Magic in the Room #28: Responding to Change

Change is inevitable, and lately, it seems turbulent change has been the norm. As big and often unsettling changes have been thrust upon us as individuals, and on the organizations we lead, becoming aware of the stages of change, which take on a similar form to how we process grief and loss, is helpful.

In this episode, Luke, Chris, and Hannah walk through the Kubler-Ross Change Curve (also known as the 5 Stages of Grief) and explain what happens at each stage in the process of dealing with the emotional effects of change.

The hosts explore the cycles and the emotions that we experience and when responding to change. The team discusses the ‘change curve,’ which was derived from the work of Kubler-Ross. The model describes the internal emotional journey that we all embark on as individuals when dealing with change and transition.

Luke explains that when we are faced with disruption, we often begin with, how am I going to fix this? How am I going to take ownership? But eventually, whenever that becomes unsustainable, our energy level drops off. The model shows how we go through these stages and emotions as our intrinsic energy moves downward.

Hannah and Chris liken change to a grieving process that happens when we accept and acknowledge that our normal will never be the same again. We find ourselves trapped in an in-between stage where things aren’t what they used to be and unable to find a way forward. Without being armed with the knowledge of the grieving process, we often find ourselves caught in this process.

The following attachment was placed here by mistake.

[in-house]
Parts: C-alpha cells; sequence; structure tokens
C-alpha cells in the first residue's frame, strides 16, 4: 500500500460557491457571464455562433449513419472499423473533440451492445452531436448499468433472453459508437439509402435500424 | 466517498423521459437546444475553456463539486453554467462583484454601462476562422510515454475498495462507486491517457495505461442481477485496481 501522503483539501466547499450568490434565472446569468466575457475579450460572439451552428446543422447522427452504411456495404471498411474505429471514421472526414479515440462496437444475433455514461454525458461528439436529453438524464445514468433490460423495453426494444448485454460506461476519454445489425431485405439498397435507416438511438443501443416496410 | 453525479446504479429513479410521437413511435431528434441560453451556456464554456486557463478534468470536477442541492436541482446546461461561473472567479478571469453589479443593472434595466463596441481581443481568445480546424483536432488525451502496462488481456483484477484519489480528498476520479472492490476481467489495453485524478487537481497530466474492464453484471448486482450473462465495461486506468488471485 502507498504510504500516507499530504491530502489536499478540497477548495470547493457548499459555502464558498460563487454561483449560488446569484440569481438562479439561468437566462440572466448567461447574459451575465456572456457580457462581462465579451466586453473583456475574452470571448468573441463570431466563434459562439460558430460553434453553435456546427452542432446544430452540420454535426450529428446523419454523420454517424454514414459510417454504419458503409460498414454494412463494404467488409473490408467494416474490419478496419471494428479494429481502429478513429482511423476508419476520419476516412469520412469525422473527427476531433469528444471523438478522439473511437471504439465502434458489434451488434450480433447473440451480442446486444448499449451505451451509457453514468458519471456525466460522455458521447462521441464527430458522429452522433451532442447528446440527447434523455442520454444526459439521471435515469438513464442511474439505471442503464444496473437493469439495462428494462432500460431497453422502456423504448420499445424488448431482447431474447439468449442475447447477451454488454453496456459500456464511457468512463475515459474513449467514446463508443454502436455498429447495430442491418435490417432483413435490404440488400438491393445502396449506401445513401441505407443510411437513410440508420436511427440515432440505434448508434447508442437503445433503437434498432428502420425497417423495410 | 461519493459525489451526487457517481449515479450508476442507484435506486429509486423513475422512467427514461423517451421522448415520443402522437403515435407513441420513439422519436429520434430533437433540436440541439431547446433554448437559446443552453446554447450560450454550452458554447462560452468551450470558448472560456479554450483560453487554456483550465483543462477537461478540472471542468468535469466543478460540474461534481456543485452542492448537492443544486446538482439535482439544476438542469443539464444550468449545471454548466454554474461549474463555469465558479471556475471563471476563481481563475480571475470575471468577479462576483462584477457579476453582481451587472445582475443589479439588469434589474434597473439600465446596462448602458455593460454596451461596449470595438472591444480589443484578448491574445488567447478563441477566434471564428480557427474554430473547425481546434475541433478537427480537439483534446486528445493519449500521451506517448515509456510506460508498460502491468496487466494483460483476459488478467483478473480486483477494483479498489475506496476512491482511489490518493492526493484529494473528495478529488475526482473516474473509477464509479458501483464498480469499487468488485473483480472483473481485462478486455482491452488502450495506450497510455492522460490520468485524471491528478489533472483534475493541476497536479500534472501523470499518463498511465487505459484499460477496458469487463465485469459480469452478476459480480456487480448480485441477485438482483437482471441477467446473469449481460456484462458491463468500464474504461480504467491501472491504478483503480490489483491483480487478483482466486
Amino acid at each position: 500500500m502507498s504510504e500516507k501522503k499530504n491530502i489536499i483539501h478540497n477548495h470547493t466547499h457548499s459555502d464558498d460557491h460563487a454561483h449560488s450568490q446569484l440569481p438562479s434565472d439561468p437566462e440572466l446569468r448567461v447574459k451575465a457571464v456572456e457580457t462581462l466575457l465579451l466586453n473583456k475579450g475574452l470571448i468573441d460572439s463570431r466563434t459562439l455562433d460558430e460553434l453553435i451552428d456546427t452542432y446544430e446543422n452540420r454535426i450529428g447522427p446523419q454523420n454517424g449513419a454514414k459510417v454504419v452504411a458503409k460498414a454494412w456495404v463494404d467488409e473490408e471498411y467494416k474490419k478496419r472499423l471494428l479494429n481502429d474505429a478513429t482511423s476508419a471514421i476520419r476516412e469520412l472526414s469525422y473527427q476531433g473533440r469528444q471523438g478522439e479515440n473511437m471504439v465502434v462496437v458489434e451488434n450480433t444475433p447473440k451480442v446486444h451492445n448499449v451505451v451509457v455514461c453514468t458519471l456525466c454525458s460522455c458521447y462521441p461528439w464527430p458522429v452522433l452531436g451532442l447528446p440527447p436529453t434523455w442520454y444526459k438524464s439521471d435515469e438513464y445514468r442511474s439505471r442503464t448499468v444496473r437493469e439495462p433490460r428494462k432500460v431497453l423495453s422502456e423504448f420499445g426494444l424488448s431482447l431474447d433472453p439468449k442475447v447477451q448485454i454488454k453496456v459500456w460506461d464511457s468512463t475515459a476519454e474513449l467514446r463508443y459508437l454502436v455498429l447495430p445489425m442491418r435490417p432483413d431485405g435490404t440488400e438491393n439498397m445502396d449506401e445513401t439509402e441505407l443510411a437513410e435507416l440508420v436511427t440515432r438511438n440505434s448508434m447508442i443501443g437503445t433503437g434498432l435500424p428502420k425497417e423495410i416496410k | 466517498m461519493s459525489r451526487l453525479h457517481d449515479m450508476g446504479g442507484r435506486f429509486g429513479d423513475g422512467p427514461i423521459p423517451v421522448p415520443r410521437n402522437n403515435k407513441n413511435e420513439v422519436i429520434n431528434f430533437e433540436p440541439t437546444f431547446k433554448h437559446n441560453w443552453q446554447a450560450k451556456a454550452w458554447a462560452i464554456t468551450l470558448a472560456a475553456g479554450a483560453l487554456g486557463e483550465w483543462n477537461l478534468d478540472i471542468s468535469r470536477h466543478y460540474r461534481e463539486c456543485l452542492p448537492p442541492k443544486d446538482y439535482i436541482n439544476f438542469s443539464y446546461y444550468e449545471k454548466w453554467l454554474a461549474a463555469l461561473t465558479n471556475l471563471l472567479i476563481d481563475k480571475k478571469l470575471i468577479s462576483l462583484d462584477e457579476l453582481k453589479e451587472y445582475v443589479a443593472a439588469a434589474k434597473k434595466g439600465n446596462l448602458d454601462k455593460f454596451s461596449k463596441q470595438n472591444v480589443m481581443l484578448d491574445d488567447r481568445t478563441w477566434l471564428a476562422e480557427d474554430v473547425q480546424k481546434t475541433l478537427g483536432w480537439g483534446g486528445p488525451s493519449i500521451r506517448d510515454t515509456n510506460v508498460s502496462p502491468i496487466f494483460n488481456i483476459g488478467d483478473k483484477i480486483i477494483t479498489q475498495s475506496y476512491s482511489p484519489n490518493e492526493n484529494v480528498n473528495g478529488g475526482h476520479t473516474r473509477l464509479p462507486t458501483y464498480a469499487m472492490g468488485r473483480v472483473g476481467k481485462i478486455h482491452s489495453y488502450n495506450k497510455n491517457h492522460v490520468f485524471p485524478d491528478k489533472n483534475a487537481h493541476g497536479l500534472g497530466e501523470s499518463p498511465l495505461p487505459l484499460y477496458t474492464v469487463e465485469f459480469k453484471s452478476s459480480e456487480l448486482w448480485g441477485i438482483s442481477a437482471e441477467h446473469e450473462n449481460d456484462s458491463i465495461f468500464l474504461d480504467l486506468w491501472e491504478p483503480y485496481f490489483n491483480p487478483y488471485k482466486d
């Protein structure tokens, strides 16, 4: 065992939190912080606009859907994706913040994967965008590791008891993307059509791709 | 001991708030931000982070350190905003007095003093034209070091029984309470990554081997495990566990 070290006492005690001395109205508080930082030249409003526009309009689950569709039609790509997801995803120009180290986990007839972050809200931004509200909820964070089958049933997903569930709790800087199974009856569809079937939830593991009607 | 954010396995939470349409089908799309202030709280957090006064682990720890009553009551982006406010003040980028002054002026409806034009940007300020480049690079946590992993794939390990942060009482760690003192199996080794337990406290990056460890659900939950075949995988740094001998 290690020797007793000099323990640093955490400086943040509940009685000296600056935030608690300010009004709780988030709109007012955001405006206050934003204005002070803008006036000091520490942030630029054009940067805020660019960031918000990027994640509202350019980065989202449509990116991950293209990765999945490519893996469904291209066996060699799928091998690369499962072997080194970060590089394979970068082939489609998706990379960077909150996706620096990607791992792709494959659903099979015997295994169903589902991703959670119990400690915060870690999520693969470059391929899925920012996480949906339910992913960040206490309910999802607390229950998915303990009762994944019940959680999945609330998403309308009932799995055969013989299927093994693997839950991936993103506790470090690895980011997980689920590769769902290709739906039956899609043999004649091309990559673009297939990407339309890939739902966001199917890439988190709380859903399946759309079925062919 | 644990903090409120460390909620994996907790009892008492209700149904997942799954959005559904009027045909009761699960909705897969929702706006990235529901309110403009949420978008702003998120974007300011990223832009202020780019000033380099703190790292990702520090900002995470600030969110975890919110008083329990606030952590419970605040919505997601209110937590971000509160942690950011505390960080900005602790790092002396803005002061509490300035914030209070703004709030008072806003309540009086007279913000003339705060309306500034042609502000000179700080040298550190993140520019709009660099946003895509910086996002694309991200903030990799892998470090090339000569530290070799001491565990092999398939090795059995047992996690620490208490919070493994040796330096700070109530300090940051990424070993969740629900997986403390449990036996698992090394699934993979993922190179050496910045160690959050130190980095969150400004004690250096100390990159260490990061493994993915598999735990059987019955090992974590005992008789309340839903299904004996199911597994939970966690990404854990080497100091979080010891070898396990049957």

When we’re in denial and disbelief, we find ourselves struggling to comprehend what happened. It’s also natural to refuse to acknowledge your new reality and do everything you can to operate as usual. Many find themselves trying to pull the pieces together to create a sense of normalcy without knowing what will come next.


The COVID experience is a perfect example of how we collectively deal with an unprecedented level of change. In the beginning, we embarked on a journey through the Kübler-Ross Change Curve. It began with shock and denial before moving forward into frustration or even depression. But now we are experimenting with innovative methods and learning how to work in a post-pandemic world.

However, recognizing this narrative can help leaders make this cycle shorter for their team. Can we avoid as a leader experiencing it ourselves when there’s disruption? No. But if we’re aware and know these stages and increase awareness around this cycle, we can all move through these changes much faster.


When we know what to expect next, we also know how to get out of it and move faster to the next stage. But on a grander scale, we can also lead our teams, and our organizations respond to change is a much more positive way.


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